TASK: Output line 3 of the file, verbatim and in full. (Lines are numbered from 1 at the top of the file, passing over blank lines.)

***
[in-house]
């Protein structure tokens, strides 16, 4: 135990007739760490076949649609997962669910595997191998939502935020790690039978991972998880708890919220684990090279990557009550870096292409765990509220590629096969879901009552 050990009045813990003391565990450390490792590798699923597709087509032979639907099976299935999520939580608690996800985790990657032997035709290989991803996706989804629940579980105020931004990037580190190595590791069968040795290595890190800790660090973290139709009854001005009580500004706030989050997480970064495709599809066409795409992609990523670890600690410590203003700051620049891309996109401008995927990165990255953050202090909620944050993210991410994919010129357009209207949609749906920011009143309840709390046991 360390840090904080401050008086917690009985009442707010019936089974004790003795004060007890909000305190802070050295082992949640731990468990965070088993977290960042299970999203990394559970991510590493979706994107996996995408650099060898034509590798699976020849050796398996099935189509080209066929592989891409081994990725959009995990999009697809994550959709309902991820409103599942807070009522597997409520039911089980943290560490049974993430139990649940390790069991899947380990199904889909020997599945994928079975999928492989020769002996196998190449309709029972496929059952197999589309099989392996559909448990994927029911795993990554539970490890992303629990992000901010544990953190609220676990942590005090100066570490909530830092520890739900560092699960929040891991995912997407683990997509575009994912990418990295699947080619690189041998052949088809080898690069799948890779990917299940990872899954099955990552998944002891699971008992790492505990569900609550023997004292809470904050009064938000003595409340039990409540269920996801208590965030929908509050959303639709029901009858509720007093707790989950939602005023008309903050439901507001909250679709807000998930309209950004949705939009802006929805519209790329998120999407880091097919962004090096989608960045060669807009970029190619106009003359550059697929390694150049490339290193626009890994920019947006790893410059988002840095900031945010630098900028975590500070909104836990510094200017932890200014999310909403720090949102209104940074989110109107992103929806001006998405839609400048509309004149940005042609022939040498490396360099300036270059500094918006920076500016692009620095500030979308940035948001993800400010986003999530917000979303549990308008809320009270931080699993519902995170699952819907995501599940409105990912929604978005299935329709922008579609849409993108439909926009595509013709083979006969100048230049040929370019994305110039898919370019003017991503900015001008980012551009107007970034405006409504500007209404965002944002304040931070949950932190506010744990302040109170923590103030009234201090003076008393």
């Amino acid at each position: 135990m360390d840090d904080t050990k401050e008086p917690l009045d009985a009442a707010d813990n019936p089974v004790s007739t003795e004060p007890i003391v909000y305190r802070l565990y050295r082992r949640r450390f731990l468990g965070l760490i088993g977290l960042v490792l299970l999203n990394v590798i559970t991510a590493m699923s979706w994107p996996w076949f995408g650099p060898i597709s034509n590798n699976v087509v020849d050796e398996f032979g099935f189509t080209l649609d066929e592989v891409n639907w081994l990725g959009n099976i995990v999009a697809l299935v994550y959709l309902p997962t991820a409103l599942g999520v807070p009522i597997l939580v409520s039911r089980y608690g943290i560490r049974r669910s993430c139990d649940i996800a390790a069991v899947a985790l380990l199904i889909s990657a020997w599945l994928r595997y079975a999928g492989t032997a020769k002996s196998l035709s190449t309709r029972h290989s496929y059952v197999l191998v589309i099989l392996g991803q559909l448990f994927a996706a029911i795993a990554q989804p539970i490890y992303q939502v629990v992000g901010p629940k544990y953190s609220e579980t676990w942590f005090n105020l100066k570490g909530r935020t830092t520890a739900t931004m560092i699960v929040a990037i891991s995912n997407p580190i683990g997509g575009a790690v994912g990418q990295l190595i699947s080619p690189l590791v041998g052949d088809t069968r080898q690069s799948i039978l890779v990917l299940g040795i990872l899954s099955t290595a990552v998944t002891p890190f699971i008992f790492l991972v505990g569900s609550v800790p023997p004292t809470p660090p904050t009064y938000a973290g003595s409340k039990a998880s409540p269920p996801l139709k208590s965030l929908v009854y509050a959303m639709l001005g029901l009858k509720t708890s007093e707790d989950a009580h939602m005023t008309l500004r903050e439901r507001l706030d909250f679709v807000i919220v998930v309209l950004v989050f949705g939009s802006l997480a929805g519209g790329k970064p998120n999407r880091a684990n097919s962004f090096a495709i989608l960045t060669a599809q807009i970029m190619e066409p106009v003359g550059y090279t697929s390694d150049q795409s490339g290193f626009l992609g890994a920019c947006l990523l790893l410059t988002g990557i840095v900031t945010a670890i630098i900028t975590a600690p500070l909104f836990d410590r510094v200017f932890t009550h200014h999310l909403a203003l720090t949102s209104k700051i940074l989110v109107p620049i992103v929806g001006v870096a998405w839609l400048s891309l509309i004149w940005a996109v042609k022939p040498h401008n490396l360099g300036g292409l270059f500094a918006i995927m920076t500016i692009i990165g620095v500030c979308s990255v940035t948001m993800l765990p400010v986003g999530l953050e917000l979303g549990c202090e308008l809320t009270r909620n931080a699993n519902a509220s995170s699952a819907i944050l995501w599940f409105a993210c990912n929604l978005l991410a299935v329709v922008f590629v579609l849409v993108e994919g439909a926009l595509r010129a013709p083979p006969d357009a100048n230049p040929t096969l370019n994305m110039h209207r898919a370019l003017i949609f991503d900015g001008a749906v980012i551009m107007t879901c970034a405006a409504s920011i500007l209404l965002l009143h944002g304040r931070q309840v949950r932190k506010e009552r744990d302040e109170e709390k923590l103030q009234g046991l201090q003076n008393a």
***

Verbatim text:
């Amino acid at each position: 135990m360390d840090d904080t050990k401050e008086p917690l009045d009985a009442a707010d813990n019936p089974v004790s007739t003795e004060p007890i003391v909000y305190r802070l565990y050295r082992r949640r450390f731990l468990g965070l760490i088993g977290l960042v490792l299970l999203n990394v590798i559970t991510a590493m699923s979706w994107p996996w076949f995408g650099p060898i597709s034509n590798n699976v087509v020849d050796e398996f032979g099935f189509t080209l649609d066929e592989v891409n639907w081994l990725g959009n099976i995990v999009a697809l299935v994550y959709l309902p997962t991820a409103l599942g999520v807070p009522i597997l939580v409520s039911r089980y608690g943290i560490r049974r669910s993430c139990d649940i996800a390790a069991v899947a985790l380990l199904i889909s990657a020997w599945l994928r595997y079975a999928g492989t032997a020769k002996s196998l035709s190449t309709r029972h290989s496929y059952v197999l191998v589309i099989l392996g991803q559909l448990f994927a996706a029911i795993a990554q989804p539970i490890y992303q939502v629990v992000g901010p629940k544990y953190s609220e579980t676990w942590f005090n105020l100066k570490g909530r935020t830092t520890a739900t931004m560092i699960v929040a990037i891991s995912n997407p580190i683990g997509g575009a790690v994912g990418q990295l190595i699947s080619p690189l590791v041998g052949d088809t069968r080898q690069s799948i039978l890779v990917l299940g040795i990872l899954s099955t290595a990552v998944t002891p890190f699971i008992f790492l991972v505990g569900s609550v800790p023997p004292t809470p660090p904050t009064y938000a973290g003595s409340k039990a998880s409540p269920p996801l139709k208590s965030l929908v009854y509050a959303m639709l001005g029901l009858k509720t708890s007093e707790d989950a009580h939602m005023t008309l500004r903050e439901r507001l706030d909250f679709v807000i919220v998930v309209l950004v989050f949705g939009s802006l997480a929805g519209g790329k970064p998120n999407r880091a684990n097919s962004f090096a495709i989608l960045t060669a599809q807009i970029m190619e066409p106009v003359g550059y090279t697929s390694d150049q795409s490339g290193f626009l992609g890994a920019c947006l990523l790893l410059t988002g990557i840095v900031t945010a670890i630098i900028t975590a600690p500070l909104f836990d410590r510094v200017f932890t009550h200014h999310l909403a203003l720090t949102s209104k700051i940074l989110v109107p620049i992103v929806g001006v870096a998405w839609l400048s891309l509309i004149w940005a996109v042609k022939p040498h401008n490396l360099g300036g292409l270059f500094a918006i995927m920076t500016i692009i990165g620095v500030c979308s990255v940035t948001m993800l765990p400010v986003g999530l953050e917000l979303g549990c202090e308008l809320t009270r909620n931080a699993n519902a509220s995170s699952a819907i944050l995501w599940f409105a993210c990912n929604l978005l991410a299935v329709v922008f590629v579609l849409v993108e994919g439909a926009l595509r010129a013709p083979p006969d357009a100048n230049p040929t096969l370019n994305m110039h209207r898919a370019l003017i949609f991503d900015g001008a749906v980012i551009m107007t879901c970034a405006a409504s920011i500007l209404l965002l009143h944002g304040r931070q309840v949950r932190k506010e009552r744990d302040e109170e709390k923590l103030q009234g046991l201090q003076n008393a």